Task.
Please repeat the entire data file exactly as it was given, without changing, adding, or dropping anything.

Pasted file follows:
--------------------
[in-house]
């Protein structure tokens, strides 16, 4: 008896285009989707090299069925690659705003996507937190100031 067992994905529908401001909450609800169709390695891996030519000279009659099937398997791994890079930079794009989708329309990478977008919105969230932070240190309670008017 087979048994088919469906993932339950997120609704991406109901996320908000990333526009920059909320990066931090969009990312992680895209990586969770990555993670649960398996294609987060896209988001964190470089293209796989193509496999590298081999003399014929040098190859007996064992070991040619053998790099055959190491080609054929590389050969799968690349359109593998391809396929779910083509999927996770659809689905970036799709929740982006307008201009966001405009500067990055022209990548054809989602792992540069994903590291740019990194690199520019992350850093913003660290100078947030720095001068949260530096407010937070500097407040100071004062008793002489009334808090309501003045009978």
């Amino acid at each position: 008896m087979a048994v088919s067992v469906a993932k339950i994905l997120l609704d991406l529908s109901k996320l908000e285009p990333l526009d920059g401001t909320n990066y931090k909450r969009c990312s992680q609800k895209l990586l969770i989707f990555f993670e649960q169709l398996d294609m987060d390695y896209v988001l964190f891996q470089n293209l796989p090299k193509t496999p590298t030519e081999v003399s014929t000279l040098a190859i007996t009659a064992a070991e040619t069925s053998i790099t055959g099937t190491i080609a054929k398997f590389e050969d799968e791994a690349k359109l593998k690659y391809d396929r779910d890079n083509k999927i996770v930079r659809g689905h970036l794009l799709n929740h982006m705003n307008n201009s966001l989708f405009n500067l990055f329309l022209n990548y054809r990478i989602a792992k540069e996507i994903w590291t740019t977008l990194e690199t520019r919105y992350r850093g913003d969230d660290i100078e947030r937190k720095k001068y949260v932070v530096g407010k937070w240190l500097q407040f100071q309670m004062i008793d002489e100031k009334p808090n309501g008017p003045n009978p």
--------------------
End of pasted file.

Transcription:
[in-house]
């Protein structure tokens, strides 16, 4: 008896285009989707090299069925690659705003996507937190100031 067992994905529908401001909450609800169709390695891996030519000279009659099937398997791994890079930079794009989708329309990478977008919105969230932070240190309670008017 087979048994088919469906993932339950997120609704991406109901996320908000990333526009920059909320990066931090969009990312992680895209990586969770990555993670649960398996294609987060896209988001964190470089293209796989193509496999590298081999003399014929040098190859007996064992070991040619053998790099055959190491080609054929590389050969799968690349359109593998391809396929779910083509999927996770659809689905970036799709929740982006307008201009966001405009500067990055022209990548054809989602792992540069994903590291740019990194690199520019992350850093913003660290100078947030720095001068949260530096407010937070500097407040100071004062008793002489009334808090309501003045009978």
């Amino acid at each position: 008896m087979a048994v088919s067992v469906a993932k339950i994905l997120l609704d991406l529908s109901k996320l908000e285009p990333l526009d920059g401001t909320n990066y931090k909450r969009c990312s992680q609800k895209l990586l969770i989707f990555f993670e649960q169709l398996d294609m987060d390695y896209v988001l964190f891996q470089n293209l796989p090299k193509t496999p590298t030519e081999v003399s014929t000279l040098a190859i007996t009659a064992a070991e040619t069925s053998i790099t055959g099937t190491i080609a054929k398997f590389e050969d799968e791994a690349k359109l593998k690659y391809d396929r779910d890079n083509k999927i996770v930079r659809g689905h970036l794009l799709n929740h982006m705003n307008n201009s966001l989708f405009n500067l990055f329309l022209n990548y054809r990478i989602a792992k540069e996507i994903w590291t740019t977008l990194e690199t520019r919105y992350r850093g913003d969230d660290i100078e947030r937190k720095k001068y949260v932070v530096g407010k937070w240190l500097q407040f100071q309670m004062i008793d002489e100031k009334p808090n309501g008017p003045n009978p």